THE Queensland Government should look at introducing laws to restrict carrying hammers which might be used as weapons, a judge suggested today.
In the Supreme Court in Brisbane, Justice Ros Atkinson was taking submissions on the second day of a hearing in which eight men are being sentenced for the bashing death of rugby league star Jonathan Thurston’s uncle Richard Saunders.
Prosecutor Todd Fuller, SC, and defence lawyers for the four men and four juveniles completed their submissions on sentence today.
Mr Fuller asked for sentences ranging from 10 years, with an automatic serious violent offence classification meaning eight years must be served, to five years detention with an immediate release order after time served.
Justice Atkinson will sentence all eight on Thursday.
During submissions for a juvenile offender, Justice Atkinson noted that while he was not the one to use the hammer in the attack the juvenile had been carrying a hammer before the events of the night.
“It is such a dangerous thing to do and it is almost inevitable that somebody would be hurt,” she said.
Justice Atkinson asked Mr Fuller if there should be legislative reform to make carrying a hammer in such circumstances an offence.
Mr Fuller replied he was isn’t in a position to comment but police were aware of the situation.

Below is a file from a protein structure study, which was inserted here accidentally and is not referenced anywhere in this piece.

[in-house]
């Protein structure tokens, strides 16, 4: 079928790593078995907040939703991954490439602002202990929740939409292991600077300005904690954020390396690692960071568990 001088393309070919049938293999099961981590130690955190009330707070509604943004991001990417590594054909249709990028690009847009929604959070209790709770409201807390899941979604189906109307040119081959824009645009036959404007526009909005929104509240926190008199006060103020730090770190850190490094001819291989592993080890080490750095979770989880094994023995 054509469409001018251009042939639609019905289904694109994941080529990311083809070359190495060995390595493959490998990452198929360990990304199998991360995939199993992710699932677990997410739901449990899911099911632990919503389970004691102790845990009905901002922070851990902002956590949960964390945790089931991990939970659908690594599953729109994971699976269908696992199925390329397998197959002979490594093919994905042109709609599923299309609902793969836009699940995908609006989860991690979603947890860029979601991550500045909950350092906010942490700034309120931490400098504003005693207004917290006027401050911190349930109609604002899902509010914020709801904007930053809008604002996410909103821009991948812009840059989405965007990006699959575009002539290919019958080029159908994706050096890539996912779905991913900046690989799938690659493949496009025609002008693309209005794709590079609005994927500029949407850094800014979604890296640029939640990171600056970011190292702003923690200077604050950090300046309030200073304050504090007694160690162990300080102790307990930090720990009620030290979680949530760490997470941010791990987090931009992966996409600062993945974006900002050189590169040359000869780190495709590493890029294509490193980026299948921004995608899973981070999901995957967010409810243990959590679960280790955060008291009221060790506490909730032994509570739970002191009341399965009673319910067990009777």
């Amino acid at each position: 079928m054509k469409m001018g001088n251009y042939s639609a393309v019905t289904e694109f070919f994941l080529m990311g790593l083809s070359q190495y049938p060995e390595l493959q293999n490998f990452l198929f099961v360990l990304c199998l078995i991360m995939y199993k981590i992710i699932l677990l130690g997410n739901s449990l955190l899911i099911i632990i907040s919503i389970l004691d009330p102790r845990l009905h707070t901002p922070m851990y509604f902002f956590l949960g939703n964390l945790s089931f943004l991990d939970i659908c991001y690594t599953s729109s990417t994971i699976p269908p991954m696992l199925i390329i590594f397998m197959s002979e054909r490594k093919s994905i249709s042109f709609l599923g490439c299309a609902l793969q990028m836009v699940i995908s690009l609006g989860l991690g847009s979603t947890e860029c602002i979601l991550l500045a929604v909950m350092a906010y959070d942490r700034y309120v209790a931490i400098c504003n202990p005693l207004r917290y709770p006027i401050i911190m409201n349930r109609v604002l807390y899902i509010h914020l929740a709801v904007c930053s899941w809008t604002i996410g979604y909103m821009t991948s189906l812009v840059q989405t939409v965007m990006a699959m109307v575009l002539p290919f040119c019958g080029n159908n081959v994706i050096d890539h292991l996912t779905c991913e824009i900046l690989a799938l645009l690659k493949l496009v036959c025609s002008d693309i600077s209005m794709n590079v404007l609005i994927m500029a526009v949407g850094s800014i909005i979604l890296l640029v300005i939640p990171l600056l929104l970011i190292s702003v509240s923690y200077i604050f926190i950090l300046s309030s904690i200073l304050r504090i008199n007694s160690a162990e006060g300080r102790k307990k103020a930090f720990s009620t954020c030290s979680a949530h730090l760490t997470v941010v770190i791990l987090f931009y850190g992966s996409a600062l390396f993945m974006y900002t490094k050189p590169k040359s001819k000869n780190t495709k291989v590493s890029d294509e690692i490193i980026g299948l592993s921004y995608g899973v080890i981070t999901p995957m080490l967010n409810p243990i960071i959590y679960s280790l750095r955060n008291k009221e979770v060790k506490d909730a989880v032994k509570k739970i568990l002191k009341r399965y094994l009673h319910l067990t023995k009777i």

He said there had been legislation introduced in other areas of concern such as spray cans which were used for substance-sniffing and graffiti.
Justice Atkinson also asked if a formal reconciliation of some kind could be arranged between the Samoan community and the Aboriginal community in Townsville, where Mr Saunders’s family lived.
In March a jury found Vaai Saua Emelio, 19, Likisone Siliga, 27, Len Junior Wilson, 19, and a juvenile, now 17, guilty of the manslaughter of Thurston’s uncle Richard Saunders, 38, but all four were found not guilty of Mr Saunders’ murder.
They were also found guilty of various assaults on two other men in the park, Gordon Dale Willis and Harold John Bond.
Before the trial four others – three juveniles and a fourth man Salomona Tie Tie, 20, – pleaded guilty to manslaughter and various assault charges on Mr Willis and Mr Bond.
Charges were dropped against a ninth man after a key police interview was ruled inadmissible.
The trial had heard Mr Saunders was bashed to death and two others hospitalised after a relatively minor altercation between the men and a group of Samoan teenagers later escalated into a full-scale brawl.